By Parisienne & Open Book
Almost 53 years ago on August 28th, 1963 Dr. Martin Luther King, Jr. made his famous I Have a Dream speech to over 250,ooo civil rights supporters at Lincoln Memorial in Washington D.C. King described his dreams of freedom and equality arising from a land of slavery and hatred. Today with the majority of young black men housed in prison in the US. Is it possible what happened to Rodney King and Trayvon Martin the extreme and fatal results of discrimination and repression of black men in America?
On February 26, 2012, George Zimmerman shot and killed Trayvon Martin during a confrontation between the two. George states that Trayvon jumped out of the bushes and ambushed him and that he shot Trayvon in self-defense. The case has since gone to trial and on July 12, the sheriff’s office in Sanford, Florida asked people not to riot whatever the outcome may be.
Ironically, Zimmerman’s prosecutor Bernie de la Rionda used Martin Luther King Jr.’s “I Have A Dream” speech in his closing arguments arguing that star witness Rachel Jeantel should be taken seriously, regardless of her “unsophisticated” testimony,
How close are we to realizing Dr. Martin Luther King, Jr.s dream today? In a recent book by Michelle Alexander entitled The New Jim Crow Law: Incarceration in the Age of Colorblindness. Here are a few facts regarding racial progress in America:
- There are more African Americans under correctional control today — in prison or jail, on probation or parole — than were enslaved in 1850, a decade before the Civil War began.
- As of 2004, more African American men were disenfranchised (due to felon disenfranchisement laws) than in 1870, the year the Fifteenth Amendment was ratified prohibiting laws that explicitly deny the right to vote on the basis of race.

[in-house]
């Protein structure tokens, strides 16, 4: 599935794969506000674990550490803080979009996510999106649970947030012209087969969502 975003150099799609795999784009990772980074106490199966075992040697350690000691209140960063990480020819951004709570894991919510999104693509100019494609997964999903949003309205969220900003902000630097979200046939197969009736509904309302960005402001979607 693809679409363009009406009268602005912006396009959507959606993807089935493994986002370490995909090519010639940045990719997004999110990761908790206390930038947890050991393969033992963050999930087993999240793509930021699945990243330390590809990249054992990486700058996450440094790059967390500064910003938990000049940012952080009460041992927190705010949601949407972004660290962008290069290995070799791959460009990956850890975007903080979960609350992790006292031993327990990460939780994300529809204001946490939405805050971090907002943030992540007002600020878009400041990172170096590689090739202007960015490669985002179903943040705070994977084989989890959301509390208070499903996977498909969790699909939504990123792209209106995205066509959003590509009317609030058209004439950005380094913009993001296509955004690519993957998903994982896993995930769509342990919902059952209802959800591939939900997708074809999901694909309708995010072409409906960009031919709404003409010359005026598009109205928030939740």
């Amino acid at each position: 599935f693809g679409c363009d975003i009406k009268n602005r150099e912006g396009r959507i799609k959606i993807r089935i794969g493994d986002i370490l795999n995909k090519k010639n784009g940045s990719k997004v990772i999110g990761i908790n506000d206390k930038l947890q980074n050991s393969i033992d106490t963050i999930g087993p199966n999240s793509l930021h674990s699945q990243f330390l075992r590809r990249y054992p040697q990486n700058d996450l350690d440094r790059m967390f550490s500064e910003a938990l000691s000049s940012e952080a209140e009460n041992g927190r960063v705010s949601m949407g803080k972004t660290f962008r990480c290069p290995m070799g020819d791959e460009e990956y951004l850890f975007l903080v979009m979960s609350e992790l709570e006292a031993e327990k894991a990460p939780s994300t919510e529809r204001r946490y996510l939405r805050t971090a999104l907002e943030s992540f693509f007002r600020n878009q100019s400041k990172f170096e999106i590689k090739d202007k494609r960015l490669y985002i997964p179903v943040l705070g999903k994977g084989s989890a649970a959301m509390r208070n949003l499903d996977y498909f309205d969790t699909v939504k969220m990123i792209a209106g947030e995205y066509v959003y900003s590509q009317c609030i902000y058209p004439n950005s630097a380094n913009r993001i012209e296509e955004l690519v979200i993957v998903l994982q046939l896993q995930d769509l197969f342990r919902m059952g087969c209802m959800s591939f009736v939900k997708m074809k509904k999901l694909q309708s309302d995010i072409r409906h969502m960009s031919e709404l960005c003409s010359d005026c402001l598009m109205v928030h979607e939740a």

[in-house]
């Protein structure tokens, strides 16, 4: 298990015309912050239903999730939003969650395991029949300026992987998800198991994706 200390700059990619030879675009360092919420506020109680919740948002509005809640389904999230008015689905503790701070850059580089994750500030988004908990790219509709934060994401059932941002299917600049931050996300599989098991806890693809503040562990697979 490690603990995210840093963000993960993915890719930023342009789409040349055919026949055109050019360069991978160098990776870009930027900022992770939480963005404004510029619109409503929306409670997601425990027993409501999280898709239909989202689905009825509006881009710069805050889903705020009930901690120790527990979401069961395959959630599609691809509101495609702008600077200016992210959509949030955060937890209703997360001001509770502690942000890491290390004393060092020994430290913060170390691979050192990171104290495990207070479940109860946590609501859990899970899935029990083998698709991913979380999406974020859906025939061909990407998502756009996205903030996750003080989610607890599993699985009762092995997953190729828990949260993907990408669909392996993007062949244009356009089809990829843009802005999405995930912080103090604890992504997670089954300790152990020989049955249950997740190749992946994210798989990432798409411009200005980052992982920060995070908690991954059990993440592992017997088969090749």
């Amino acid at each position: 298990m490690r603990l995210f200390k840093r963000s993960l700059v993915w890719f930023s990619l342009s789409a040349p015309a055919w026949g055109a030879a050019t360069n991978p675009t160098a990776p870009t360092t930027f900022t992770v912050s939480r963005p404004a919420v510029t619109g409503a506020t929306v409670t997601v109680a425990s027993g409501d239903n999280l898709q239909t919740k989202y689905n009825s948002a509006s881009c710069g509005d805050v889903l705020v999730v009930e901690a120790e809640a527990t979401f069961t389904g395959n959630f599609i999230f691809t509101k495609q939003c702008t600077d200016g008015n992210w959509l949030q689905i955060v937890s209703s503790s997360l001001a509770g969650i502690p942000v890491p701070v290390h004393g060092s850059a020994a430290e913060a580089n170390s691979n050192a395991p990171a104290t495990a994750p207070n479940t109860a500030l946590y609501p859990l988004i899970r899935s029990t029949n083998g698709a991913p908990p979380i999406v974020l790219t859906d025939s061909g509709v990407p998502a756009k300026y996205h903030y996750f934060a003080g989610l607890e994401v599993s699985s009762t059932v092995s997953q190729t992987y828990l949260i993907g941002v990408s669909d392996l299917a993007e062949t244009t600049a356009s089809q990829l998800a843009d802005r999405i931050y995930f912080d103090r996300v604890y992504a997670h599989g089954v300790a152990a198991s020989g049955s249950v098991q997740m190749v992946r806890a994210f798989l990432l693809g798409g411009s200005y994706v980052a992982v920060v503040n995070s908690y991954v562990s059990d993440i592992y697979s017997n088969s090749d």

- If you take into account prisoners, a large majority of African American men in some urban areas, like Chicago, have been labeled felons for life. These men are part of a growing undercaste — not class, caste — a group of people who are permanently relegated, by law, to an inferior second-class status. They can be denied the right to vote, automatically excluded from juries, and legally discriminated against in employment, housing, access to education, and public benefits — much as their grandparents and great-grandparents once were during the Jim Crow era.
“In an article addressing the status of contemporary African Americans, Alexander said, “The clock has been turned back on racial progress in America, though scarcely anyone seems to notice. All eyes are fixed on people like Barack Obama and Oprah Winfrey who have defied the odds and achieved great power, wealth and fame”. Alexander sees the masses of ordinary African Americans as being relegated to the status of a “racial caste,” even though the official approach to dealing with minorities has been redesigned to avoid explicit use of racial attributes. According to Alexander, forms of “racial control” in the United States evolve as required by changing political circumstances and contemporary standards, with the policies of the current criminal justice system replacing Jim Crow laws, which in turn had replaced slavery. Alexander aims to mobilize the civil rights community to move the incarceration issue to the forefront of its agenda and to provide factual information, data, arguments and a point of reference for those interested in pursuing the issue.”
Saturday, July 13, 2013 George Zimmerman was acquitted of all charges in the Trayvon Martin case. Its sad it took Trayvon Martin’s life in order for people to finally see something has to change. Here are a few peoples reaction to the verdict.